Here’s a possible scenario: Let’s say you drink coffee in the morning, have another cup at lunchtime, and then a soft drink or soda, with one or two refills, at dinner. At bedtime, you cannot fall asleep (The caffeine actually reduces one of the main by-products of melatonin, the sleep hormone). When you do finally fall asleep, you’re unable to stay asleep. How do you feel the next day? Sluggish? Sleepy? Unable to concentrate? Although the effects aren’t immediate, you are sleepy from drinking coffee.
2. Sleep Quality
Caffeine use affects future sleep quality in several ways.
You may believe that caffeine earlier in the day won’t impact your sleep, however, a study found that 4 cups of brewed coffee (400 mg of caffeine) right before, 3 hours before, and even 6 hours before bedtime resulted in decreased total sleep time (TST).
Another study showed that coffee affected the normal sleep cycle, with more coffee having a greater impact. Caffeine before bedtime actually shifted the order of the sleep stages.
We know that stress can interfere with sleep. Interestingly, a small study determined that those who are at risk for stress-related sleep problems, also react more strongly to caffeine - i.e. they had increased difficulty falling asleep (sleep latency) compared to those who were not at risk for such sleep problems. This means when you are overly stressed and drink coffee, you are even more likely to have sleep disturbances.
4. Normal Drowsiness
Even 16 hours after the equivalent of 2 cups of morning coffee, caffeine continues to affect the nervous system. It actually slows the increasing drowsiness that is normal after a long day (sleep propensity).
5. Increased Susceptibility To Other Factors
Caffeine often makes it difficult to sleep - when a person has trouble falling or staying asleep due to caffeine intake, it may be compounded by other interruptive factors like eating close to bedtime, or noise or light in the bedroom. In other words, once you’re awake, you’re more susceptible to these other factors.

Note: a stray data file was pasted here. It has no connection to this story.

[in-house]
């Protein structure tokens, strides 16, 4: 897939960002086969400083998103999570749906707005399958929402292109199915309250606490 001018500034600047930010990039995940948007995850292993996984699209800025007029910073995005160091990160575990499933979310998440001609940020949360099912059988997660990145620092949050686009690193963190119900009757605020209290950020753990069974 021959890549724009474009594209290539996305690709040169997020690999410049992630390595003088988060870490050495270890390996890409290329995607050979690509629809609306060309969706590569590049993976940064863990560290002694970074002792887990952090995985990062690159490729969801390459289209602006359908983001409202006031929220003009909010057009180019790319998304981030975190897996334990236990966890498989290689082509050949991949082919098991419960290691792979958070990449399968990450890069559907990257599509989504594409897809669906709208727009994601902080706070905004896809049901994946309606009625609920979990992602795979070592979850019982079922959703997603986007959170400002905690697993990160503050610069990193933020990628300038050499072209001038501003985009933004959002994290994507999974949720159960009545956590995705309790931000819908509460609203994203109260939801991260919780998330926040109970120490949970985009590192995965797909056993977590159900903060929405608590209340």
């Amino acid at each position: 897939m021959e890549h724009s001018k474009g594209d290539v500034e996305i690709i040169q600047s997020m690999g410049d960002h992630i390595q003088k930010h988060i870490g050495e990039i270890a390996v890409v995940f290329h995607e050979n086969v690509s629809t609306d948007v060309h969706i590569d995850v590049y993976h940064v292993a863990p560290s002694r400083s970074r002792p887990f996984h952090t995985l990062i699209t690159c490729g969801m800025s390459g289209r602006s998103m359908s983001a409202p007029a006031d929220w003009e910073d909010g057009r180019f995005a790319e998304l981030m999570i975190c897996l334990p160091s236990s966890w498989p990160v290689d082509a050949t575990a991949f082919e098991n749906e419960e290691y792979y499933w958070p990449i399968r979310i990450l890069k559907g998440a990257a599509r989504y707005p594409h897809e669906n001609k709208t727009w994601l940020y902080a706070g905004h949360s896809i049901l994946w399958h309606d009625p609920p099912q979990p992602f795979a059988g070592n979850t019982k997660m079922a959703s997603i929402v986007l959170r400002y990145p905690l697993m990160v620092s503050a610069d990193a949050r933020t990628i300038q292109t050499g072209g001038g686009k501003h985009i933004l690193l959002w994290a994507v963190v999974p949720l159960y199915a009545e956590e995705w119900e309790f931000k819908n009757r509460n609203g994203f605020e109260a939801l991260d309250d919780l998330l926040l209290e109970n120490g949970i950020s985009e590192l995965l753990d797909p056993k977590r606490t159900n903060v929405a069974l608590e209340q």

6. Caffeine Withdrawal
Daily Coffee Drinkers
Caffeine does not stay in the body for long, depending on a number of factors. For those who are daily coffee drinkers, they’re likely to feel the effects of decreased caffeine, or withdrawal, every night.
Regular coffee drinkers have an increased number of adenosine receptors in their nervous systems (When adenosine binds to receptors it promotes sleep). As a result, they have increased sensitivity to adenosine. If they decrease coffee intake (thereby decreasing caffeine’s blocking of adenosine receptors), adenosine function increases and withdrawal symptoms result.
Symptoms Of Caffeine Withdrawal
A review of dozens of studies of caffeine withdrawal symptoms found drowsiness or sleepiness in 78% of the studies - only headache occurred more often. Other common symptoms are:
Feeling tired, low energy
Trouble concentrating, feeling foggy
Feeling depressed, unhappy, irritable
In the studies, participants had as little as one cup of coffee (100 mg of caffeine) for 3 to 7 days. They had withdrawal symptoms 12 to 24 hours after having coffee (or other caffeine).
7. High Coffee Use